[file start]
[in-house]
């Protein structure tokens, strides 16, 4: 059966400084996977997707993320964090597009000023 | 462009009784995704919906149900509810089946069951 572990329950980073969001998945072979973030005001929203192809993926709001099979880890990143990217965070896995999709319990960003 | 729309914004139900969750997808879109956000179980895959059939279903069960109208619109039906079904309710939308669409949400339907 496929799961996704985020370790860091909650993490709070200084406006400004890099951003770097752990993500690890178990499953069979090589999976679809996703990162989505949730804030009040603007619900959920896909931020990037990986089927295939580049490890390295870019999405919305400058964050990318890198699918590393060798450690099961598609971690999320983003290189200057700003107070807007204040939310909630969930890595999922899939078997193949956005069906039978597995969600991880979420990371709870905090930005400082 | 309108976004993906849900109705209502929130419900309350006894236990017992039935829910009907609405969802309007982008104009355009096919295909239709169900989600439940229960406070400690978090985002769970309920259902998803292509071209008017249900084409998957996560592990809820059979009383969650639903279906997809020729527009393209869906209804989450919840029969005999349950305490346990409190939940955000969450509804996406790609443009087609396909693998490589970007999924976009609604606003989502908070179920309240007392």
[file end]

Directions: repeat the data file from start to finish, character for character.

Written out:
[in-house]
């Protein structure tokens, strides 16, 4: 059966400084996977997707993320964090597009000023 | 462009009784995704919906149900509810089946069951 572990329950980073969001998945072979973030005001929203192809993926709001099979880890990143990217965070896995999709319990960003 | 729309914004139900969750997808879109956000179980895959059939279903069960109208619109039906079904309710939308669409949400339907 496929799961996704985020370790860091909650993490709070200084406006400004890099951003770097752990993500690890178990499953069979090589999976679809996703990162989505949730804030009040603007619900959920896909931020990037990986089927295939580049490890390295870019999405919305400058964050990318890198699918590393060798450690099961598609971690999320983003290189200057700003107070807007204040939310909630969930890595999922899939078997193949956005069906039978597995969600991880979420990371709870905090930005400082 | 309108976004993906849900109705209502929130419900309350006894236990017992039935829910009907609405969802309007982008104009355009096919295909239709169900989600439940229960406070400690978090985002769970309920259902998803292509071209008017249900084409998957996560592990809820059979009383969650639903279906997809020729527009393209869906209804989450919840029969005999349950305490346990409190939940955000969450509804996406790609443009087609396909693998490589970007999924976009609604606003989502908070179920309240007392």